Monday, April 19, 2004

After two days in the Barrio Paris Londres, I moved to a hostel in Barrio Bellavista area, to try out a different area and be somewhere a bit livelier at night. Bellavista is on the north side of the Rio Mapocho (rio? qué rio? – it´s more like a huge drainage canal with a little water rushing down the middle between concrete walls, rubbish strewn along the sides and an unpleasant smell drifting up). Bellavista is another “bohemian” barrio, relaxed, pretty, tawdry round the edges. The main street, Pio Nono, heads north to the nearby Cerro San Cristobal (about which more later); market stalls selling fried empanadas and artesanias line the roadside on the first couple of blocks, and the streets are full of students drifting back and forth from the law faculty building of the Universidad of Chile (a concrete building of Mussolinian classicism). The streets are narrow and a little dirty, the buildings mostly brick and stucco, some crumbling, others freshly painted in what I´m terming “Latin earth” colours – lapis lazuli, ochre and terracotta. Tired-looking oaks and maples line shade Pio Nono, almost meeting in the middle of the street. Restaurants and bars crowd together, and at night there is a crush of people in white plastic chairs sitting out on the pavement while others file past. Hosts and hostesses from the various restaurants and bars practically beg you to come in or take a seat. When I went to walk up Cerro San Cristobal it was late afternoon and the sun was still up, but the restaurants were already touting for business. At several places they offered me a table despite me striding along purposefully with a backpack and sweaty t-shirt. When I said I was just off to climb the hill they gave me plaintive looks: “But when you get back…?”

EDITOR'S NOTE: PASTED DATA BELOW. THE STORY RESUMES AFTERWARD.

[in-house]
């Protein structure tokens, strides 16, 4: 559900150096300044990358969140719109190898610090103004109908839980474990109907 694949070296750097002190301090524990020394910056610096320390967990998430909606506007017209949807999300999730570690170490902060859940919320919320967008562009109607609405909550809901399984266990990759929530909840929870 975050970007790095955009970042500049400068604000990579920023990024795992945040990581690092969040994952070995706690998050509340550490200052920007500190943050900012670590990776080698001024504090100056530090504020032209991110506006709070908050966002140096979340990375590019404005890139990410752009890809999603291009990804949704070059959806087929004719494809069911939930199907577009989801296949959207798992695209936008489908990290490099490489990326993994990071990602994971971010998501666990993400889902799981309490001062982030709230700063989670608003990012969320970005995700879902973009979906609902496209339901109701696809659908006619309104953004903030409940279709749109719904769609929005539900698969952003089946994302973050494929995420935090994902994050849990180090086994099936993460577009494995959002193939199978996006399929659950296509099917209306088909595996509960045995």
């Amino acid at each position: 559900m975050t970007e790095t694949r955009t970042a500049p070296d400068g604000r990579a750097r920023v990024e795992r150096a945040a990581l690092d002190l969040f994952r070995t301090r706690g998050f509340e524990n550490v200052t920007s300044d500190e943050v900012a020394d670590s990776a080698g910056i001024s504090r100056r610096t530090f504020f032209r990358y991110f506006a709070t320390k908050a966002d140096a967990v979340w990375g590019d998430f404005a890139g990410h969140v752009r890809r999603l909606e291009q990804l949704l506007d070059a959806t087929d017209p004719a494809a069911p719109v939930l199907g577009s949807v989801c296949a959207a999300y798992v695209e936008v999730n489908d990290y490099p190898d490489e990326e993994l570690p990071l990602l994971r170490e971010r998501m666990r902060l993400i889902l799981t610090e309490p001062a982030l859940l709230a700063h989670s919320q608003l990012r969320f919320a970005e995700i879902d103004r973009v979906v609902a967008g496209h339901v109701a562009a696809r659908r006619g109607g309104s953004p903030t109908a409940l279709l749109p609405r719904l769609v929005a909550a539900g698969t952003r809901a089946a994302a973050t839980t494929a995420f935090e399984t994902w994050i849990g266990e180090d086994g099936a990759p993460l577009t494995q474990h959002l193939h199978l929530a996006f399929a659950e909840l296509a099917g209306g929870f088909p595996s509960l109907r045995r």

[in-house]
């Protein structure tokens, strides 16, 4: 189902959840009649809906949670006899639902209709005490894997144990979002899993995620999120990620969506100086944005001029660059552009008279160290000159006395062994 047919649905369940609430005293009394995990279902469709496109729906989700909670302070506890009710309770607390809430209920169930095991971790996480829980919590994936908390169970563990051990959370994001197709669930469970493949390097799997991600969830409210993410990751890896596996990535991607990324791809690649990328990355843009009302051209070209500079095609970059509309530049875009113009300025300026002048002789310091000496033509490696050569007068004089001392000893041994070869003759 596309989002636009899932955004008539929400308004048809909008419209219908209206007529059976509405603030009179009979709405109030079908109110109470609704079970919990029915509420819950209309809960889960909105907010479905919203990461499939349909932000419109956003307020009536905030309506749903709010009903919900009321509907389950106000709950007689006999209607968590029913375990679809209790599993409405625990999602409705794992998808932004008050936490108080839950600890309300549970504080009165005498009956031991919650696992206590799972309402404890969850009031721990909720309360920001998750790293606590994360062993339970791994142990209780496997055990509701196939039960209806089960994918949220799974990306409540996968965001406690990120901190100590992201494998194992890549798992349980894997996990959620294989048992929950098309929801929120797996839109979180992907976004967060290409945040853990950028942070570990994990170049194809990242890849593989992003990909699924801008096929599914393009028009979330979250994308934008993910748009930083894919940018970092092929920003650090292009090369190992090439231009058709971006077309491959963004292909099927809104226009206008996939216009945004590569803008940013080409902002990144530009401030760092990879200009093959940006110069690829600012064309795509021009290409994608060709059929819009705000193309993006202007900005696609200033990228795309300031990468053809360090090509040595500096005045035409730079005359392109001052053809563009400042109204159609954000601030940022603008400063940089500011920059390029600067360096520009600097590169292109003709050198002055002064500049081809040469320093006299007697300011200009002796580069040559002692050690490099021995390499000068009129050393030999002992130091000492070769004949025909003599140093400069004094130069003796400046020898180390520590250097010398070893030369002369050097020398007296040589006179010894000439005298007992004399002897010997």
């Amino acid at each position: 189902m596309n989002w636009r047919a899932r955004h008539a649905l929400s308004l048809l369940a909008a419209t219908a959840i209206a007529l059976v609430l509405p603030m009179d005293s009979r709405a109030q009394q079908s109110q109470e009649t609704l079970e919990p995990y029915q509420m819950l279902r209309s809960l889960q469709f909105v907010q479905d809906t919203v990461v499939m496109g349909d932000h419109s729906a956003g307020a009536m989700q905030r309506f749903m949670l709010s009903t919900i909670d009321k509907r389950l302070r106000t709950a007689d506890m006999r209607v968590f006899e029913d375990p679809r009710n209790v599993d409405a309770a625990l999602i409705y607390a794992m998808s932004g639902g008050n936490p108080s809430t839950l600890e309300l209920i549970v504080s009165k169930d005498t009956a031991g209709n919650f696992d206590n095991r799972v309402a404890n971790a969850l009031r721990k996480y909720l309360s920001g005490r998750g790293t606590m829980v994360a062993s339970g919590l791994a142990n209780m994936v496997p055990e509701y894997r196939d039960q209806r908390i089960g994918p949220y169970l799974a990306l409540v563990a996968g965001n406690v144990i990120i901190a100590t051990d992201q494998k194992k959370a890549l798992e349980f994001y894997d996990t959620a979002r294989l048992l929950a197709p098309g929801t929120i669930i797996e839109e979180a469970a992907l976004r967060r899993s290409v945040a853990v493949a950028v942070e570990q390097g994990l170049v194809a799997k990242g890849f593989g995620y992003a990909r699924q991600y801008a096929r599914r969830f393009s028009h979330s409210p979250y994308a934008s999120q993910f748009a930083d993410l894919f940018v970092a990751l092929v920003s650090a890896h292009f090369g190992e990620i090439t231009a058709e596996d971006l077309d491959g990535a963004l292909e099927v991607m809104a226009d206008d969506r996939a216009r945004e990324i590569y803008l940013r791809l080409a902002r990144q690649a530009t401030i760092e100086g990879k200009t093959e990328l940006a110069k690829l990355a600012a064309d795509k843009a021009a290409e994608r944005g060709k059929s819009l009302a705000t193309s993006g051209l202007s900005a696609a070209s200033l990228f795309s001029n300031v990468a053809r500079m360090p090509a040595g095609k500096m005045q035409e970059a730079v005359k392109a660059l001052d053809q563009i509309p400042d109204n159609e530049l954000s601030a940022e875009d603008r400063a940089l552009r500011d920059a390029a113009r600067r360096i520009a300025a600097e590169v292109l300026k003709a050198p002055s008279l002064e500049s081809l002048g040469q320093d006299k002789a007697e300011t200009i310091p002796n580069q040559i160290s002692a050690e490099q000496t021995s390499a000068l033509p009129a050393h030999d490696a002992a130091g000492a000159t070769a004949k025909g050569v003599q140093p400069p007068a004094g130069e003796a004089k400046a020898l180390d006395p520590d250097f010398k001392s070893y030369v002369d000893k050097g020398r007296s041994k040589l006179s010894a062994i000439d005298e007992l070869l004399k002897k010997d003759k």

I moved into a hostel called Hostal Bellavista, two blocks off Pio Nono. This turns out to be one of those “home away from home” hostels – not necessarily the quietest or the most comfortable, but immediately friendly, with all the right feng shui. Balconies onto the street, a terrace at the back with a view towards the Andes, free internet, cable TV, etc. Everyone talks to everyone else, as if that were normal in real life.

When I arrived there, a British couple were trying to check in. Only the woman who I guessed was the one who cleans and makes the breakfast was there. She was trying explain the prices to them and ask how many nights they wanted to stay, but they did not speak one word of Spanish. I, standing in the doorway with my large pack still on my pack, had to translate the entire transaction. After that, the cleaning/breakfast woman (whose name is Sofía) and I became quite buddy-pally. She is gregarious - her favourite saying is "Aquí todos son de confianza! Es como tu casa!" ("Here, everybody can be trusted! "It´s like being at home". She´s also a little needy, though this becomes quite understandable once you know her story.

Sofía is from Peru, and has been working in Chile for about seven years. She says she had a daughter at age fourteen and the bloke in question (guess what) ran off. Her daughter is now twenty and is at university studying to be a nurse. Sofía came to Chile to get work to support her daughter, who lives with Sofia´s mother in Peru. Despite the seven years here, she hasn´t been able to pass through many of the graduated stages of Chilean residence and citizenship yet, because apparently you have to work for two years in the same job to get to the next stage (Sofia has only been at Hostal Bellavista about four months). But there´s kind of a happy ending to the story. The daughter has a boyfriend whose parents emigrated to France, and he can get French residence. She is thinking of going to work as a nurse in France when she graduates. Meanwhile, however, Sofia keeps sending money home, but hasn´t been able to see her daughter for two years.

Do I believe every word of this? I suppose I should, but she does look quite a bit older than the reported thirty-five years. Though this too is quite understandable...

The hostel is owned by Gonzalo, a Chilean who lived his first eight or nine years in the U.S. He is still in his twenties, I´m guessing, but has that blingual, dual-cultural ease and confidence plus, I have to say, a great and eclectic taste in music. It seems that his parents have set him up with the business. Judging by the success and "buena onda" of Hostal Bellavista, he´s on the right track so far.

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